“THERE”, I shouted and dad slowly brought our white Dodge pickup to a stop. I pointed vigorously in the direction of a hay stack on the far side of the field. We all slowly crawled out of the opposite side of the truck as dad steadied.
BLAM BLAM BLAM … dad usually hit the deer by the third shot. Dad was so cool and he was the best hunter I knew. I felt a sense of pride because my true worth in this hunting party was essential. I located deer minutes before anyone else could. My job was the spotter. No one could locate deer as fast as I could. I could almost smell deer before we rounded bends in the road and my long distance vision was top notch.
I really never hunted down and killed anything large enough to put in a freezer but I grew up in a community of hunters. We had to hunt. Hunting was a necessity and if you didn’t contribute to putting meat in the “ice box” as dad used to call it, then you really didn’t have any worth. The true hunters were heroes. I contributed when I could carrying heart, liver, and if I was lucky help drag the carcass. But my true place was as a spotter and everyone looked to me to find the deer. I was even asked to go along in the upper level hunting parties. Hunting trips with the “boys”, the men. It was the super bowl of hunting for me.
About 35 years later … “THERE”, I shouted and Dave looked back at me to see what I was pointing at. “Down there”.
“Yea, way to go Bill, you have an eagle eye”, Dave yelled back as we hustled towards a check point I. I felt a big rush of accomplishment and approval. I was flashing back to 35 years ago and this was one of the few times my dad showed appreciation. Oh how I yearned to get that feeling again. Too bad dad and I were not closer. As we walked down to the orange check point I told Dave the story of how I was regarded as the “deer spotter”. At least now I was making a contribution to our race.
Our first check point of the 2011 Grizzly Man Adventure Race was not easy. We arrived in a region that was much larger then it seemed on a map but we soon adjusted and was knocking off check points. Sometimes with relative ease and at other times with pure luck. One check point was deep in a wooded thicket in deep snow. That one was hard to spot. But now we were nearing the end of our first sweep grabbing as many points as we could on the farthest point of the course.
Since this morning I was finally contributing. I was able to be a sort of the route sheriff. Walking behind Dave I was constantly checking and re checking our heading and altitude. This initial push would later be a critical part of our success. Another critical part of our success was at check point “G”.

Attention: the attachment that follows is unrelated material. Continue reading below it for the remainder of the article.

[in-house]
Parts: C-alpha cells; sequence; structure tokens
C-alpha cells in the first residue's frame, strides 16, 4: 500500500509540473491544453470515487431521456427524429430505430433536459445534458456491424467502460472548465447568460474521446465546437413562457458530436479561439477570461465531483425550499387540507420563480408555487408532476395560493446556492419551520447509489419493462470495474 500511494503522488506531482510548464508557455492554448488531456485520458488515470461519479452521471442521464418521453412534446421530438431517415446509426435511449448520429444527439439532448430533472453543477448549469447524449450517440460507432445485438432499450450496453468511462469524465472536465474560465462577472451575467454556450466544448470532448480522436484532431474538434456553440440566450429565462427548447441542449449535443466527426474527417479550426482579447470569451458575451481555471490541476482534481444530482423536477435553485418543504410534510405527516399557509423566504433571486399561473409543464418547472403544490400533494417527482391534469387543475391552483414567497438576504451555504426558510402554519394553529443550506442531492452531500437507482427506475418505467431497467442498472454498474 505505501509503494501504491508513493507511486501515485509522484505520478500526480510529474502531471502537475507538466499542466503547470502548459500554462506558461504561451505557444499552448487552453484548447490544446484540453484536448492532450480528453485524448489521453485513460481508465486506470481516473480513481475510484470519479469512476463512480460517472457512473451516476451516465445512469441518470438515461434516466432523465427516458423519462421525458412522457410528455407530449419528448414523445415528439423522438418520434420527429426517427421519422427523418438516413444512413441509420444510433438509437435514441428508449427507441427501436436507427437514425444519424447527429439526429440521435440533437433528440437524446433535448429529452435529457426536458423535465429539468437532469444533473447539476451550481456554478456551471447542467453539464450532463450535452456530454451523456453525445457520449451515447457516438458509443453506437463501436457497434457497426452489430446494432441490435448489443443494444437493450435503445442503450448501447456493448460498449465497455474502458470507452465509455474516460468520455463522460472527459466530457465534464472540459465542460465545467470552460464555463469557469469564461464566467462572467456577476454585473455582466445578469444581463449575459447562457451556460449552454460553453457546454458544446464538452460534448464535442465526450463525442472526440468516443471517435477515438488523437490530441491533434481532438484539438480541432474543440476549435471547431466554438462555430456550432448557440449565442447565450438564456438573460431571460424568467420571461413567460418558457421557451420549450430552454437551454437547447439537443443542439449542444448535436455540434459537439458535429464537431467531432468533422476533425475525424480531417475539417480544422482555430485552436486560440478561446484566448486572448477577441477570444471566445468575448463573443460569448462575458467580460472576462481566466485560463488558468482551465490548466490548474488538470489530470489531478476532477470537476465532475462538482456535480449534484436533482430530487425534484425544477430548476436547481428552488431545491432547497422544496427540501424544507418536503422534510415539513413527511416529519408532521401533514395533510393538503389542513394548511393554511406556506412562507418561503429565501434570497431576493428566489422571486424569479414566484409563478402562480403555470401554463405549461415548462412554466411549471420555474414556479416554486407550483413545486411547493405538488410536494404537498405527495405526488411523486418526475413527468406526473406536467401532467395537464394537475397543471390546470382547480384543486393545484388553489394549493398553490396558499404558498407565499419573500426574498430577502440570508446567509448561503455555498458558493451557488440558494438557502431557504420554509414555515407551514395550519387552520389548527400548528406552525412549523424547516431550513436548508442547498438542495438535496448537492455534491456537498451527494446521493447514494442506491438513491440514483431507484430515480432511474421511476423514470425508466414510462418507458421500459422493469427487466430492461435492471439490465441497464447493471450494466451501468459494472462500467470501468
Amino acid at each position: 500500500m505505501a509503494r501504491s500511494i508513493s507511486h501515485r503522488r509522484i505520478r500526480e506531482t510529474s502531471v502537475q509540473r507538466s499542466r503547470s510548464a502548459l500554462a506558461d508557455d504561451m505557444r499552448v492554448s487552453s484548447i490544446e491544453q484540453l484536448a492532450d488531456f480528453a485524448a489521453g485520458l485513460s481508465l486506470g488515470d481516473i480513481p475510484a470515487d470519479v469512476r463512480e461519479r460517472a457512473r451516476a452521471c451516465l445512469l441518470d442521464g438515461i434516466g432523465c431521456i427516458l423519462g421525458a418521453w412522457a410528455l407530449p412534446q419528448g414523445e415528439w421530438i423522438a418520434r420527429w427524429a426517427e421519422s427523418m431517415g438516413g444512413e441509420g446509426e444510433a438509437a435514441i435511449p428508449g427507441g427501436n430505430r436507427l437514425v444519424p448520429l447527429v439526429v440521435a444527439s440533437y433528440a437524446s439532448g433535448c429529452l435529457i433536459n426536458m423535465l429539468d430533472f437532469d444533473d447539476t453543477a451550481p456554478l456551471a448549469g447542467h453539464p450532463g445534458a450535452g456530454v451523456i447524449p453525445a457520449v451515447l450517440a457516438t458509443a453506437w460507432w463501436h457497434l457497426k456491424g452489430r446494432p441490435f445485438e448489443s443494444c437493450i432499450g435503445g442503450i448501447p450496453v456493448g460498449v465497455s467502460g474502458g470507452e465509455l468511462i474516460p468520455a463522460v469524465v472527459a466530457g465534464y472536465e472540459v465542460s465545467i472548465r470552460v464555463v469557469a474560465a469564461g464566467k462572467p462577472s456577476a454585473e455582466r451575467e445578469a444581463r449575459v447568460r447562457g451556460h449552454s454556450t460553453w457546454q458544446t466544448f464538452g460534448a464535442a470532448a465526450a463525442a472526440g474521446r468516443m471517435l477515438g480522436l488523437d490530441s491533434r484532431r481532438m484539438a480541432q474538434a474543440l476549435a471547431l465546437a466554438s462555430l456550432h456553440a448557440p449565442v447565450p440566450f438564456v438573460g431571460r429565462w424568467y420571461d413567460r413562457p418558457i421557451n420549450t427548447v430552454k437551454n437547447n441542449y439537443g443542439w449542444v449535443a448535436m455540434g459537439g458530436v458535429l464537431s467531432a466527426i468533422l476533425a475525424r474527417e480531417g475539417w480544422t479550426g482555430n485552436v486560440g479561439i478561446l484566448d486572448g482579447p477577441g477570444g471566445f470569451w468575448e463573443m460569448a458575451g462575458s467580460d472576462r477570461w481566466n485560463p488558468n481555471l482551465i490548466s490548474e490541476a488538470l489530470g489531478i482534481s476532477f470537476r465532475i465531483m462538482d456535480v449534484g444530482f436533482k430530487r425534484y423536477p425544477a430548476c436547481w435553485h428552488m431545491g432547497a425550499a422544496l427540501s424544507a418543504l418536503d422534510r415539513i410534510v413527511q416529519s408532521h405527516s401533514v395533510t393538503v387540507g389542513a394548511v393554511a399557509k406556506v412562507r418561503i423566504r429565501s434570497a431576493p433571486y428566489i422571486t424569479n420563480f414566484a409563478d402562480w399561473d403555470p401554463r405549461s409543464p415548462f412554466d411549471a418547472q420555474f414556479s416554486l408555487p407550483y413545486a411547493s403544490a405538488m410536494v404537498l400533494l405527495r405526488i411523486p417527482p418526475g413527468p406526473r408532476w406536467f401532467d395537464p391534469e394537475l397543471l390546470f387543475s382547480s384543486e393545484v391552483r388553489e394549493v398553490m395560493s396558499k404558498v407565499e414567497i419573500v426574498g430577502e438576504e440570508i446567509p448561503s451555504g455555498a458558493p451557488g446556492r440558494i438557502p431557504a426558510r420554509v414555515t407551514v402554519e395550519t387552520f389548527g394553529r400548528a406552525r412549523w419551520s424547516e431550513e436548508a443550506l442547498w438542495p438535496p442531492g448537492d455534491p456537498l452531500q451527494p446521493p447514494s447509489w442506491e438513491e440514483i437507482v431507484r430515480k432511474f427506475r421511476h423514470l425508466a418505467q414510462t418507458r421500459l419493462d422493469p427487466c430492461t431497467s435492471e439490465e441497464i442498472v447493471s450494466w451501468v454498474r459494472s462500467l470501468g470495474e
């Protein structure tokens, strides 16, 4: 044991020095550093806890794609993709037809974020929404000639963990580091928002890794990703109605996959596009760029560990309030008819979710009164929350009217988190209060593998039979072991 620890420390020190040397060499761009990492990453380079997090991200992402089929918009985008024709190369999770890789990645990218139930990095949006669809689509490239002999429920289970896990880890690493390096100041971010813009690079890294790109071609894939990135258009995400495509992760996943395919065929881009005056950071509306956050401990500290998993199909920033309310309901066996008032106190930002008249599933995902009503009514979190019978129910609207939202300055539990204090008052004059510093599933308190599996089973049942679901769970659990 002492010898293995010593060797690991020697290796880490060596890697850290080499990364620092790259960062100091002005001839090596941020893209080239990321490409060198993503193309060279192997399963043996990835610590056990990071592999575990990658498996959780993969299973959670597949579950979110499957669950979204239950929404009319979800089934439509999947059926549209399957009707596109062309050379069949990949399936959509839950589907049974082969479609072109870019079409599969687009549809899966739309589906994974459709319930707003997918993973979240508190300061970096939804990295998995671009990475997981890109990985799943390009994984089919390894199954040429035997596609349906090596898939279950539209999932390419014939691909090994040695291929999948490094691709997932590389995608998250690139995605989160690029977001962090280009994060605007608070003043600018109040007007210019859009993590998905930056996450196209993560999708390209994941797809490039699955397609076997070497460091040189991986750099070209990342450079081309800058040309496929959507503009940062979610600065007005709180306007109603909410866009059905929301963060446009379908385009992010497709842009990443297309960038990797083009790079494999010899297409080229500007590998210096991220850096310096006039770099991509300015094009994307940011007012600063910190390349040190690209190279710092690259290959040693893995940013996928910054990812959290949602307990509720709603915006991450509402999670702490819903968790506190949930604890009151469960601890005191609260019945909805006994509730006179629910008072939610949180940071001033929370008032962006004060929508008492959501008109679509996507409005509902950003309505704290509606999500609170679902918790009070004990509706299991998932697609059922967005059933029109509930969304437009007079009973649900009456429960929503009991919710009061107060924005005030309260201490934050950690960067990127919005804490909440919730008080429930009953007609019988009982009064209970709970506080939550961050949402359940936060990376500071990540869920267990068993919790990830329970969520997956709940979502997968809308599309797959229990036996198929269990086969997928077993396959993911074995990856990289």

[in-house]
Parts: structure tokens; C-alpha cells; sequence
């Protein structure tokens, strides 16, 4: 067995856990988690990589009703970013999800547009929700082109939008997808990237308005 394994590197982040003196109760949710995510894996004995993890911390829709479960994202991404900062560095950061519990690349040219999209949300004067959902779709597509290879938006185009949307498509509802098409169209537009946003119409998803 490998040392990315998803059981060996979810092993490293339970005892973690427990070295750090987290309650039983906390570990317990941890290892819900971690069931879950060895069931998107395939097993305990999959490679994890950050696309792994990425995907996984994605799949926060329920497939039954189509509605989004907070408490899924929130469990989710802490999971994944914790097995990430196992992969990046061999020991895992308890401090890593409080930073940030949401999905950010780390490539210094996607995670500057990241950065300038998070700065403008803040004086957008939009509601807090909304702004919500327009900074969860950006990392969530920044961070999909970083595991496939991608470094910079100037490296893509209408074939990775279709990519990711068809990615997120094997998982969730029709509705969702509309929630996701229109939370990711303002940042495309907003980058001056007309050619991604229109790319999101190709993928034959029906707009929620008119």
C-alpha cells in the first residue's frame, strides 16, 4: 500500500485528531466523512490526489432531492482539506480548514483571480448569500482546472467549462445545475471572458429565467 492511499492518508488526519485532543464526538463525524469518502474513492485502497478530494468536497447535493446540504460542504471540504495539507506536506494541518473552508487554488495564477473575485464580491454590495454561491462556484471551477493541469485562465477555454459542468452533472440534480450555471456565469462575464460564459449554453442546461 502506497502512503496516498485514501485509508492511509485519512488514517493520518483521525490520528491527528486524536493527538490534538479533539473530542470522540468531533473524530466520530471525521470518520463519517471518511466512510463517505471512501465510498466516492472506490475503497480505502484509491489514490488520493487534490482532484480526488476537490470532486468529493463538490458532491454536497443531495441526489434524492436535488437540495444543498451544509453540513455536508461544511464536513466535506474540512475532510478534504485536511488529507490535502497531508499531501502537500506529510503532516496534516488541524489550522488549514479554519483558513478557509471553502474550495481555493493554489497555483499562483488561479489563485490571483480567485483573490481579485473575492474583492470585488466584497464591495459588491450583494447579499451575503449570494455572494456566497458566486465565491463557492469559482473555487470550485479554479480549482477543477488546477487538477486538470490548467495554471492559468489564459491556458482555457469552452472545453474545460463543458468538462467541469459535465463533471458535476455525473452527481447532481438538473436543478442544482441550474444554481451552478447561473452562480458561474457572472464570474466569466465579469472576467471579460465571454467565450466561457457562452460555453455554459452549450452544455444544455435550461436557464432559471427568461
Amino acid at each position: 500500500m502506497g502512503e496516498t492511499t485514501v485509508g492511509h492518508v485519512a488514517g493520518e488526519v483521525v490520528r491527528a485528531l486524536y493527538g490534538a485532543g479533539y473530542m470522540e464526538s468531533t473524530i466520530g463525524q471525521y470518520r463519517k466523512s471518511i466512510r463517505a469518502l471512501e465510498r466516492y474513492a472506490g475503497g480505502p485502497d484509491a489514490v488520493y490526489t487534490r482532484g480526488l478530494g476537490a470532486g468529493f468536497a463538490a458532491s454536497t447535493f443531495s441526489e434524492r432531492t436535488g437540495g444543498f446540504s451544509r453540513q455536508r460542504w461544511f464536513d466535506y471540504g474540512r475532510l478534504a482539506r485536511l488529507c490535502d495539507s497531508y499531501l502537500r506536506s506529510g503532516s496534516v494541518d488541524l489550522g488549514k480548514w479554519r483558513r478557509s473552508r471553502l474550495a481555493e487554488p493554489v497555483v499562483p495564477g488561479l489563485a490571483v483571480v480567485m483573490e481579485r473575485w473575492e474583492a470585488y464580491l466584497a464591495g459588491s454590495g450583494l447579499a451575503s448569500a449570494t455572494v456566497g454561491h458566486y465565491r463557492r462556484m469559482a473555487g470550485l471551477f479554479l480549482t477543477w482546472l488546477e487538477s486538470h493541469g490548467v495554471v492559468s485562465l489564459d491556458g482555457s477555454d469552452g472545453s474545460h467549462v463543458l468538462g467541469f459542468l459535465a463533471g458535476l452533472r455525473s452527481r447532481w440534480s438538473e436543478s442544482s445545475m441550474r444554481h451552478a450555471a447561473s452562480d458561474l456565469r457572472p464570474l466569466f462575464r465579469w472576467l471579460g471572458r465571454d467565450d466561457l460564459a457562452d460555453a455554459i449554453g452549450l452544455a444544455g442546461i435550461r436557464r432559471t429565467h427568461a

“It is right at this elevation and it should be right here”, I shouted with anger in my voice wavering just a tad because of being out of breath. I had ran all over this square acre. Dave was 200 feet below me and finally he just stopped.
“Dude, it’s time to move on.”
“But its here some where … I mean …”
“This is just a waste of F$%&ing time. Dude let’s go. Come on!!!”
I reluctantly followed him to the next check point. I was pissed. Our perfect loop was marred. I kept telling him how disappointed I was we couldn’t find that damn check point. I felt like a failure. But Dave just calmly continued as if it were no big deal. How could he know that in the end a mere 10 minutes would separate us from one place on the podium.
We had plenty of time to make it to the 2 PM cut off at River Put In. By noon we were back on our bikes heading back to River Camp. I was about to re hash something about checkpoint “G” when Dave yelled “FLAT” from behind. Soon enough he was on the side of the trail which was looking totally like a cycling yard sale. He had the tire levers out and struggling with a tire repair. I began to realize that we would be cutting things close to making the cut off. Good thing Dave forced me to abandon that checkpoint.
Dave finally got the bike fixed and we made it back to the transition area. We refueled, dropped off the bikes, and began a trail run to the Kayaks. On our way we needed to capture two checkpoints along the way. If we didn’t do it by 2 PM we had to skip the white water section and be penalized 11 points. We really needed those points.
We only had a half hour to go when we stopped on a ridge. Looking around I couldn’t spot the checkpoint we needed to get. We had been searching frantically along with about 4 other adventure racers but this one was really hidden. Now when we needed the “deer spotter” the most our time was running out. Could we make it or would we just chalk this race up to a good time and talk about how we missed the kayak part.
Another team spotted the check point and we got in line to punch our passports. I lowered my head. No approval from dad on this kill. I sure hope we can make the time cut off. And if we did … I had my fear of water to overcome next.
To be continued …